How to Walk on Water

A dear friend of mine, a woman of great faith, has truly endured a “hard knock life.” When compared with most people, she’s had far more than her fair share of marital, parental, financial, physical, and psychological woes. Yet when living through her many challenges and difficulties, she’s learned to keep sight of the fact that Jesus is always with her- even during her darkest, most difficult days.

My friend speaks of faith in terms of her relationship with her dad, with whom she was very close. For instance, when he was teaching her to ride a bike, he would say: “Keep looking at me! Keep your eyes on me! If you look down, you’re going to wobble and fall!” And when he taught her to swim, he would open wide his arms and say: “Don’t be afraid and don’t look around- just swim to me!”

These fond memories remind my friend that faith involves keeping one’s eyes on Jesus, especially when one is anxious, afraid, or when the going gets rough. She explains that so often, when we find ourselves in trouble, we think we need to cry out to God and bring our distress to his attention. But in reality, Jesus is always there with us. We just need to be able to see him, with eyes of faith.

Perhaps this is a lesson we can take away from today’s gospel. As we heard, the disciples were sailing on the Sea of Galilee when they found themselves in the midst of a furious storm. Then all of a sudden Jesus appeared to them, walking on the water. But they thought that Jesus was a ghost, and they became even more afraid. Jesus saw this, and he tried to calm their fears. “Take courage, it is I;” he said, “do not be afraid.”

Peter, however, still had his doubts. So he asked Jesus if he himself could walk on the water. And he found that he could- as long as he kept his eyes on the Lord. But as soon as he looked at the wind and the waves around him, he began to sink, and he cried out for help. Jesus caught him by the arm and said: “Where is your faith? Why did you doubt me?”

One significant thing about this story is that when Jesus first approached the disciples’ boat, he didn’t stop the wind and calm the storm right away. Instead, he told his friends to be courageous. If you think about it, this is how Jesus so often deals with us. He doesn’t always, nor does he often, bring about an immediate and happy resolution to our crises. Miracles do happen, but miracles, by definition, are pretty rare. Instead, Jesus comes to us and invites us to keep our eyes fixed on him, so that we can find the hope and the strength and the meaning we need to move beyond our anger and fear. As St. Augustine once wrote, “Those who keep faith in Jesus, can walk upon the waves of the storms of life.”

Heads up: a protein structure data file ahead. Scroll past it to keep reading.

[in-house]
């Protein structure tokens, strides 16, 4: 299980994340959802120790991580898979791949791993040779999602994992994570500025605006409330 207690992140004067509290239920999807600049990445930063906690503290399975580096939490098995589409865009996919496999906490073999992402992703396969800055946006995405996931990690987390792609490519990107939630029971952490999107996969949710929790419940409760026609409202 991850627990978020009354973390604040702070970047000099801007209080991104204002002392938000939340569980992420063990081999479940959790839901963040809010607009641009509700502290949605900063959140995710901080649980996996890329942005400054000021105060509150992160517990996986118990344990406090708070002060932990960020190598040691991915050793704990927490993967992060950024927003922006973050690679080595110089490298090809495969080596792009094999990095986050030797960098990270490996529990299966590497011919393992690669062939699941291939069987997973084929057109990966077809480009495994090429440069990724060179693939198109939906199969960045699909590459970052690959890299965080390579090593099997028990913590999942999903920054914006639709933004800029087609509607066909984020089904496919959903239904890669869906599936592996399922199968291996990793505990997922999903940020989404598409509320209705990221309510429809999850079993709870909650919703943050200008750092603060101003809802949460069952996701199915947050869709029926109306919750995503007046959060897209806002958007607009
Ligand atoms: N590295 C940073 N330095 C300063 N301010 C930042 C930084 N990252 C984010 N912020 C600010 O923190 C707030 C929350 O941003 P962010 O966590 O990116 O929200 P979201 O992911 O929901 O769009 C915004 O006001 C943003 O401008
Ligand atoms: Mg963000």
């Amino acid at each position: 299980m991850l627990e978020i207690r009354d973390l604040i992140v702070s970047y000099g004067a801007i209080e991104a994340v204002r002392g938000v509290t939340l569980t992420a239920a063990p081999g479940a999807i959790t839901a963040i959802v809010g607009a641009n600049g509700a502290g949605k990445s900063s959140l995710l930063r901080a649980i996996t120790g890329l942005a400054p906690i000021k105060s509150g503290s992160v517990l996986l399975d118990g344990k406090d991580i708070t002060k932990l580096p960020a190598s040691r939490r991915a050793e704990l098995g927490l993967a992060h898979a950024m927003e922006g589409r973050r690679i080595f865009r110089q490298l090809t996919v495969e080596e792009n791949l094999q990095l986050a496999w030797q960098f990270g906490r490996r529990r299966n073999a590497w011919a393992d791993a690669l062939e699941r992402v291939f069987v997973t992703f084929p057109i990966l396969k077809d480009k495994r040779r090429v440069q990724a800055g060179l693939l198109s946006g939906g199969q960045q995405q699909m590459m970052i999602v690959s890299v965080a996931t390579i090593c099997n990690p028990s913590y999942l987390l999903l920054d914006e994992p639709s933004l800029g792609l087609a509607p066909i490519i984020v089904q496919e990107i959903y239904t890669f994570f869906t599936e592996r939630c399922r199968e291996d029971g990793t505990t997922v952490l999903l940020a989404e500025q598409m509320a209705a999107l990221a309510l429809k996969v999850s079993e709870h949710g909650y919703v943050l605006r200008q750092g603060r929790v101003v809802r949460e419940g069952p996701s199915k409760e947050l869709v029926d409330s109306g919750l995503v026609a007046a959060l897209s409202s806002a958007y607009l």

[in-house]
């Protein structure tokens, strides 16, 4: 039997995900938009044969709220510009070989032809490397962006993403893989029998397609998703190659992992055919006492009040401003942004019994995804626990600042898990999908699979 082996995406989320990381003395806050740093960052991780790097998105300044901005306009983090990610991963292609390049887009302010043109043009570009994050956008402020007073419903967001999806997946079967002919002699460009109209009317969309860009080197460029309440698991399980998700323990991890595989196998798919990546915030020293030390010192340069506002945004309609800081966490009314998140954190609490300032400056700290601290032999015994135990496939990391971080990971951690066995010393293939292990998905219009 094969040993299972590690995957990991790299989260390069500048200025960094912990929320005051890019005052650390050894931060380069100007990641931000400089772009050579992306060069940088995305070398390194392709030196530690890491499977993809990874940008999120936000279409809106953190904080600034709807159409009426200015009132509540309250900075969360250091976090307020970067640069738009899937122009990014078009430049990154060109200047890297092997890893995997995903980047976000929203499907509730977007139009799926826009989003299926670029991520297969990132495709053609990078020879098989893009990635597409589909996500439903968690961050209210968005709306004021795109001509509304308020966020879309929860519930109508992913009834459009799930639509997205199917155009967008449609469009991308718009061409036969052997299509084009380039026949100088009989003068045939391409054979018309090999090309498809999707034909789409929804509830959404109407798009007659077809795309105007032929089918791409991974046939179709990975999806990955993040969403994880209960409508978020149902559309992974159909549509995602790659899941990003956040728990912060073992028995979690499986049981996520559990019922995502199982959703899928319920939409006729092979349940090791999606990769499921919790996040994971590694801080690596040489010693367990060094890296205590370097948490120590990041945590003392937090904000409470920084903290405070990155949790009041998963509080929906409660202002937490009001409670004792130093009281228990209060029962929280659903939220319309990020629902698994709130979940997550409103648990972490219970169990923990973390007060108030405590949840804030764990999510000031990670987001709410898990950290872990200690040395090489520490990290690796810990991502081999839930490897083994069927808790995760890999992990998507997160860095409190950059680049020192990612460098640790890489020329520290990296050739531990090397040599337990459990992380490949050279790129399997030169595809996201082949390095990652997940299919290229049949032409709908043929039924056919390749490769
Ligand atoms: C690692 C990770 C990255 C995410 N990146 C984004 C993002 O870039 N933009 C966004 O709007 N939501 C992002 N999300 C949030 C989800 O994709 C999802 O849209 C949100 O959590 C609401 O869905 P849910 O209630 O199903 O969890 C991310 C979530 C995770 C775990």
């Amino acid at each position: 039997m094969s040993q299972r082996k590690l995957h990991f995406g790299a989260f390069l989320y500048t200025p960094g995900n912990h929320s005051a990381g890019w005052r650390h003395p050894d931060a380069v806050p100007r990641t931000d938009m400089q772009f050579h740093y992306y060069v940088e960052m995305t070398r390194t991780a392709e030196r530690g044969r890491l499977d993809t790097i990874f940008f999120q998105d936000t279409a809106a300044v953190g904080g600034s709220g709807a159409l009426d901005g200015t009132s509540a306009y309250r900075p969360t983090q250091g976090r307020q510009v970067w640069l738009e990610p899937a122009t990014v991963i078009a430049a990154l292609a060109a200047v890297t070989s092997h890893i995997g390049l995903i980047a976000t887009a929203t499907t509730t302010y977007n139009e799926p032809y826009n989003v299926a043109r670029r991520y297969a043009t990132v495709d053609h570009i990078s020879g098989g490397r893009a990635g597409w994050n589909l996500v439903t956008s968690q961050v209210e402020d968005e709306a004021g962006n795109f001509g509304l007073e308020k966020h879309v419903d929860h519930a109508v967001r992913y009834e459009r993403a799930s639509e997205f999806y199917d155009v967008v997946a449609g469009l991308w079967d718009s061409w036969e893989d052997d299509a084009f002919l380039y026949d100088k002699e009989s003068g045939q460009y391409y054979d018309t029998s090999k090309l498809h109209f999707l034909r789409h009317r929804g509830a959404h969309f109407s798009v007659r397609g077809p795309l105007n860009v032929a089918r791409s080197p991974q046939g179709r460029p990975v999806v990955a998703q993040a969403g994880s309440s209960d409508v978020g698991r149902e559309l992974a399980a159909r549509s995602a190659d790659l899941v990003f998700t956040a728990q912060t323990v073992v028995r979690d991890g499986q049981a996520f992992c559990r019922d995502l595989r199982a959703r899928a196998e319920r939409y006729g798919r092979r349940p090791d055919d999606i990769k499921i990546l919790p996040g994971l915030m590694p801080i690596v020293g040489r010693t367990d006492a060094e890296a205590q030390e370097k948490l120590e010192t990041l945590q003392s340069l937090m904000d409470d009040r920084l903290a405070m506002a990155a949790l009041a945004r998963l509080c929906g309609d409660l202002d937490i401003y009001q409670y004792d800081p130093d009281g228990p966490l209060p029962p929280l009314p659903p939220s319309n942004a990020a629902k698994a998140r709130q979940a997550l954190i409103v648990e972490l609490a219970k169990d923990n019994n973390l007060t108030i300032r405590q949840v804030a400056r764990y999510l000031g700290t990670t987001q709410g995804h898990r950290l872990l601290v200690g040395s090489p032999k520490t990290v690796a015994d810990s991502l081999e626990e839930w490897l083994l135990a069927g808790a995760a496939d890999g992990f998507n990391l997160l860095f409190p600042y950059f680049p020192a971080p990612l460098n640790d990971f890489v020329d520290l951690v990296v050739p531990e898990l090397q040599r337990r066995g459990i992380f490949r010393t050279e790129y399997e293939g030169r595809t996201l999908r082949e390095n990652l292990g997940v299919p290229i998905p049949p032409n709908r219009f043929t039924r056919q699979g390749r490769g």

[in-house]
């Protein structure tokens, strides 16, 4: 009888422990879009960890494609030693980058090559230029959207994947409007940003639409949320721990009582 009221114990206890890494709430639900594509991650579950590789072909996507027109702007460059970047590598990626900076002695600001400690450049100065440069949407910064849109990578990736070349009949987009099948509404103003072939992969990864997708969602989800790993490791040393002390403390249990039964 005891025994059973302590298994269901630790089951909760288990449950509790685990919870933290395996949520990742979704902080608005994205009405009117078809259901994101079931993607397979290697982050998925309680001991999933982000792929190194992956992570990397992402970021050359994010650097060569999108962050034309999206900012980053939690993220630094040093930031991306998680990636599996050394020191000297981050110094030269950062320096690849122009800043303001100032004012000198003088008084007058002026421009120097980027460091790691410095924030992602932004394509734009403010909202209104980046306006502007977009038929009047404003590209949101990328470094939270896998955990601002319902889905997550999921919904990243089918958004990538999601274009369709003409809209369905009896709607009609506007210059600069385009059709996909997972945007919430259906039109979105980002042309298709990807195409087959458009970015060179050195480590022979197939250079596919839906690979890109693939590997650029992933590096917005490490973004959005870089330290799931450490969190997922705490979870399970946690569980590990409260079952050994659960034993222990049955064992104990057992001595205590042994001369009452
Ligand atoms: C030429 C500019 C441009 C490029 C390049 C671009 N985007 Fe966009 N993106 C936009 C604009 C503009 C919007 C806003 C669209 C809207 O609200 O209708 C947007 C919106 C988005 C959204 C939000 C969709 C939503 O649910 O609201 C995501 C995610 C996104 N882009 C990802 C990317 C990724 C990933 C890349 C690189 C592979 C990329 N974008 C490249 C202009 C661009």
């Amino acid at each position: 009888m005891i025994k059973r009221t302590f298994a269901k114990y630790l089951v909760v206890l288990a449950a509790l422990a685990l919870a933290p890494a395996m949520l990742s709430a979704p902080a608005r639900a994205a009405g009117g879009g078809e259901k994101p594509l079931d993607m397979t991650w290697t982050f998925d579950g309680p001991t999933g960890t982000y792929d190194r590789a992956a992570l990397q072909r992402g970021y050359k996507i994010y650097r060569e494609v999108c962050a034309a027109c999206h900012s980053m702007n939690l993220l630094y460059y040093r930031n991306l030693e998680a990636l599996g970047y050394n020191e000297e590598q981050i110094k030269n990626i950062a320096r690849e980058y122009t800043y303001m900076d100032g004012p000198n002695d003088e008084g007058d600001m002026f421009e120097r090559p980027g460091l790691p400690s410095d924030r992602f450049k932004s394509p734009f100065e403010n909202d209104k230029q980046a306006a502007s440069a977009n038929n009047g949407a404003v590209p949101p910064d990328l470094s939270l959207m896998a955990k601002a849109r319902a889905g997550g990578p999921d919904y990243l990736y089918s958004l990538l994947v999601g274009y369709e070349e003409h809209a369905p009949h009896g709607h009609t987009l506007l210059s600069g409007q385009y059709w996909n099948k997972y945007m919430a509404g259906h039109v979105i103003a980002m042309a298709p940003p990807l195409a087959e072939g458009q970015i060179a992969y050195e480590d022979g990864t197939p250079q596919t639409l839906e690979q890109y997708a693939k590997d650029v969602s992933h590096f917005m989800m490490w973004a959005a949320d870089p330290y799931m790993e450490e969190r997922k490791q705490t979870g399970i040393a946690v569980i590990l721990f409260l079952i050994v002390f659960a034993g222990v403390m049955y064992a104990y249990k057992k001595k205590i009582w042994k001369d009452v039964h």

Consider the story of a young man named Rick. For months Rick had suffered from severe intestinal pain, and he eagerly looked forward to an operation he was sure would cure him. But it didn’t- at least at first- and he was filled with frustration and grief. When a priest friend came to visit him, Rick kept saying: “I can’t handle this! This is ridiculous!” So his friend gently stopped him and pointed out that what Rick was saying only served to fan the flames of his anger.

Then the priest invited him to try to find some meaning in his ordeal. In other words, what could this disappointment, this illness, and this pain mean for him? After reflecting for awhile, Rick said, “Maybe God is asking me to grow up through this. Maybe he’s saying: ‘Hey Rick, stop whining.’ And my family has really been there for me too. My mom’s been great. My sister’s really been helping me. Maybe I’ve taken them for granted.” This insight didn’t change Rick’s physical condition. However, by being able to look at his situation through the lens of his faith in Jesus, he was able to find meaning and gratitude, which in turn gave him the strength he needed to carry on. (1)

How God operates is so often a mystery to us. Why he does what he does, and why he allows certain things to happen- especially the bad things- can confuse us and challenge our faith. To help us understand God’s actions, a priest friend of mine gives a helpful example. He says, “When our car gets stuck in a snow bank, sometimes God sends a tow truck to pull us out, but sometimes he just sits down next to us at the side of the road, and cries with us.” He explains that God always acts in such a way that, at the end of the day, will make us more loving people. We also need to keep in mind that sometimes God tests us so that we can learn to depend on him more than we do. As God explained to St. Catherine of Siena, “I sometimes bring (my servants) to the brink, so that they will better see and know that I can and will provide for them.”

Rick Warren, in his best-selling book, The Purpose-Driven Life, says that when we find ourselves in difficult situations, we shouldn’t say, “O Lord, why me?” Instead, we should ask, “O Lord, what do you want me to learn?” Which is excellent advice indeed! However, the possibility that God may be teaching us or testing us can be very far from our minds when we find ourselves in the midst of a storm and the waves are closing over us. At times like this, all we can do is echo the words of St. Peter: “Lord, save me!” And indeed, save us he does. To again quote our Lord’s words to St. Catherine of Siena: “I never fail my servants, so long as they put their trust in me.”

(1) story found in The Jesus Advantage by Paul J. Donoghue, Ave Maria Press, 2001